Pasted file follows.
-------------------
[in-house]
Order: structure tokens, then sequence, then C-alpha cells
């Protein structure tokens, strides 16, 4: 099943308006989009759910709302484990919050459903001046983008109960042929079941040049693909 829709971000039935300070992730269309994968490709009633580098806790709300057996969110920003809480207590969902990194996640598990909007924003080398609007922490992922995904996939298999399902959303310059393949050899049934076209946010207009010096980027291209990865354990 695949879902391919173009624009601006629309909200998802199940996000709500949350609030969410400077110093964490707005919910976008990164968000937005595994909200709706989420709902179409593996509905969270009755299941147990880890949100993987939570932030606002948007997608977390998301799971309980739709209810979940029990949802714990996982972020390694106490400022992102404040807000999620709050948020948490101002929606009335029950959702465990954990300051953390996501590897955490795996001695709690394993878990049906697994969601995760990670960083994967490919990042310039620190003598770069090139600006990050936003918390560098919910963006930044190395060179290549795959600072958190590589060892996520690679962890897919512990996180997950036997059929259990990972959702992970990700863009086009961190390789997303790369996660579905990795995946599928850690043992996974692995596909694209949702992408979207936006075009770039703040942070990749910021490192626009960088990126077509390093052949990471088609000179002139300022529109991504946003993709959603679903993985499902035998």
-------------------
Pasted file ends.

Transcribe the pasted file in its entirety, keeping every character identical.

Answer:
[in-house]
Order: structure tokens, then sequence, then C-alpha cells
């Protein structure tokens, strides 16, 4: 099943308006989009759910709302484990919050459903001046983008109960042929079941040049693909 829709971000039935300070992730269309994968490709009633580098806790709300057996969110920003809480207590969902990194996640598990909007924003080398609007922490992922995904996939298999399902959303310059393949050899049934076209946010207009010096980027291209990865354990 695949879902391919173009624009601006629309909200998802199940996000709500949350609030969410400077110093964490707005919910976008990164968000937005595994909200709706989420709902179409593996509905969270009755299941147990880890949100993987939570932030606002948007997608977390998301799971309980739709209810979940029990949802714990996982972020390694106490400022992102404040807000999620709050948020948490101002929606009335029950959702465990954990300051953390996501590897955490795996001695709690394993878990049906697994969601995760990670960083994967490919990042310039620190003598770069090139600006990050936003918390560098919910963006930044190395060179290549795959600072958190590589060892996520690679962890897919512990996180997950036997059929259990990972959702992970990700863009086009961190390789997303790369996660579905990795995946599928850690043992996974692995596909694209949702992408979207936006075009770039703040942070990749910021490192626009960088990126077509390093052949990471088609000179002139300022529109991504946003993709959603679903993985499902035998």